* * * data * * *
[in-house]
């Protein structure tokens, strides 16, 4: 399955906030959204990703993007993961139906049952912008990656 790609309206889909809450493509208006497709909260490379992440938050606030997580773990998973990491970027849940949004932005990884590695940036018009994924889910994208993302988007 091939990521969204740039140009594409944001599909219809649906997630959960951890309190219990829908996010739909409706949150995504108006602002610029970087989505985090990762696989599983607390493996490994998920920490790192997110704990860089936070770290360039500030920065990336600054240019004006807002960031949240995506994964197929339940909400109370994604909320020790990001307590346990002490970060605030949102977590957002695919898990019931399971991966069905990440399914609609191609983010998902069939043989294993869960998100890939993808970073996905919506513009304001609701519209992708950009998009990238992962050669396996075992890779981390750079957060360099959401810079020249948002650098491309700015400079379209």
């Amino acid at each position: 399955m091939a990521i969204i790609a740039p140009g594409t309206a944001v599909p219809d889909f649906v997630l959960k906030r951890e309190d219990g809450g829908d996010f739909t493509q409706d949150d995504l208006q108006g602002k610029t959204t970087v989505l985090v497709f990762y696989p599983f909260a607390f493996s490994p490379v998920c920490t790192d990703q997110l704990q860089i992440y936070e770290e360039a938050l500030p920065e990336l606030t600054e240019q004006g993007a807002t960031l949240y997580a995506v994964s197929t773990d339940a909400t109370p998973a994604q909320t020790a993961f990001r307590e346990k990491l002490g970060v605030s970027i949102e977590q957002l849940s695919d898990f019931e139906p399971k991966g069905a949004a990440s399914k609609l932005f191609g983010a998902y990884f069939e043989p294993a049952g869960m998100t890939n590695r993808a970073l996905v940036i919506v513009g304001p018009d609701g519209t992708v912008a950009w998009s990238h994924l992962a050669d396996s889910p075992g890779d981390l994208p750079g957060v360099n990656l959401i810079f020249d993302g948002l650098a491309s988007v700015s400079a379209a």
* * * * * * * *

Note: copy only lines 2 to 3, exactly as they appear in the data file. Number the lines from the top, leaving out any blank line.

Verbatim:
């Protein structure tokens, strides 16, 4: 399955906030959204990703993007993961139906049952912008990656 790609309206889909809450493509208006497709909260490379992440938050606030997580773990998973990491970027849940949004932005990884590695940036018009994924889910994208993302988007 091939990521969204740039140009594409944001599909219809649906997630959960951890309190219990829908996010739909409706949150995504108006602002610029970087989505985090990762696989599983607390493996490994998920920490790192997110704990860089936070770290360039500030920065990336600054240019004006807002960031949240995506994964197929339940909400109370994604909320020790990001307590346990002490970060605030949102977590957002695919898990019931399971991966069905990440399914609609191609983010998902069939043989294993869960998100890939993808970073996905919506513009304001609701519209992708950009998009990238992962050669396996075992890779981390750079957060360099959401810079020249948002650098491309700015400079379209």
């Amino acid at each position: 399955m091939a990521i969204i790609a740039p140009g594409t309206a944001v599909p219809d889909f649906v997630l959960k906030r951890e309190d219990g809450g829908d996010f739909t493509q409706d949150d995504l208006q108006g602002k610029t959204t970087v989505l985090v497709f990762y696989p599983f909260a607390f493996s490994p490379v998920c920490t790192d990703q997110l704990q860089i992440y936070e770290e360039a938050l500030p920065e990336l606030t600054e240019q004006g993007a807002t960031l949240y997580a995506v994964s197929t773990d339940a909400t109370p998973a994604q909320t020790a993961f990001r307590e346990k990491l002490g970060v605030s970027i949102e977590q957002l849940s695919d898990f019931e139906p399971k991966g069905a949004a990440s399914k609609l932005f191609g983010a998902y990884f069939e043989p294993a049952g869960m998100t890939n590695r993808a970073l996905v940036i919506v513009g304001p018009d609701g519209t992708v912008a950009w998009s990238h994924l992962a050669d396996s889910p075992g890779d981390l994208p750079g957060v360099n990656l959401i810079f020249d993302g948002l650098a491309s988007v700015s400079a379209a």